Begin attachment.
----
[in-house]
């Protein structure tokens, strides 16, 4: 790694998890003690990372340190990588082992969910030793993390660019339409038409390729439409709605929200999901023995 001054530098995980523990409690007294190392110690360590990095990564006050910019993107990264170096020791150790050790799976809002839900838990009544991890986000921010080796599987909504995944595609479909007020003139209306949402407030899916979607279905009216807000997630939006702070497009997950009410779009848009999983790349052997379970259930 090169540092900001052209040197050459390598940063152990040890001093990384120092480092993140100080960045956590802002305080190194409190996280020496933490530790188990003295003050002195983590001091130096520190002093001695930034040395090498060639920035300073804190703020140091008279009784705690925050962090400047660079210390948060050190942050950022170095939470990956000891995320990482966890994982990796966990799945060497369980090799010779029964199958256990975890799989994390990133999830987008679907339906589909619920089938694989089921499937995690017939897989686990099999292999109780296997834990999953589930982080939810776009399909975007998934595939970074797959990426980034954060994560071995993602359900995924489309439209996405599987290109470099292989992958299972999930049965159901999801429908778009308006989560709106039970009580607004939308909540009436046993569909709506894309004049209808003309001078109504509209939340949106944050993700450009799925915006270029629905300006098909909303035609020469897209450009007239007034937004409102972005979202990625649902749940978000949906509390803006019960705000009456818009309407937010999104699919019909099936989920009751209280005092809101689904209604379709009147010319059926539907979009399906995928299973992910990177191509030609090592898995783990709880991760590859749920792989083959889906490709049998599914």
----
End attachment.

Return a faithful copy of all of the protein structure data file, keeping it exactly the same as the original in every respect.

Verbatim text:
[in-house]
């Protein structure tokens, strides 16, 4: 790694998890003690990372340190990588082992969910030793993390660019339409038409390729439409709605929200999901023995 001054530098995980523990409690007294190392110690360590990095990564006050910019993107990264170096020791150790050790799976809002839900838990009544991890986000921010080796599987909504995944595609479909007020003139209306949402407030899916979607279905009216807000997630939006702070497009997950009410779009848009999983790349052997379970259930 090169540092900001052209040197050459390598940063152990040890001093990384120092480092993140100080960045956590802002305080190194409190996280020496933490530790188990003295003050002195983590001091130096520190002093001695930034040395090498060639920035300073804190703020140091008279009784705690925050962090400047660079210390948060050190942050950022170095939470990956000891995320990482966890994982990796966990799945060497369980090799010779029964199958256990975890799989994390990133999830987008679907339906589909619920089938694989089921499937995690017939897989686990099999292999109780296997834990999953589930982080939810776009399909975007998934595939970074797959990426980034954060994560071995993602359900995924489309439209996405599987290109470099292989992958299972999930049965159901999801429908778009308006989560709106039970009580607004939308909540009436046993569909709506894309004049209808003309001078109504509209939340949106944050993700450009799925915006270029629905300006098909909303035609020469897209450009007239007034937004409102972005979202990625649902749940978000949906509390803006019960705000009456818009309407937010999104699919019909099936989920009751209280005092809101689904209604379709009147010319059926539907979009399906995928299973992910990177191509030609090592898995783990709880991760590859749920792989083959889906490709049998599914």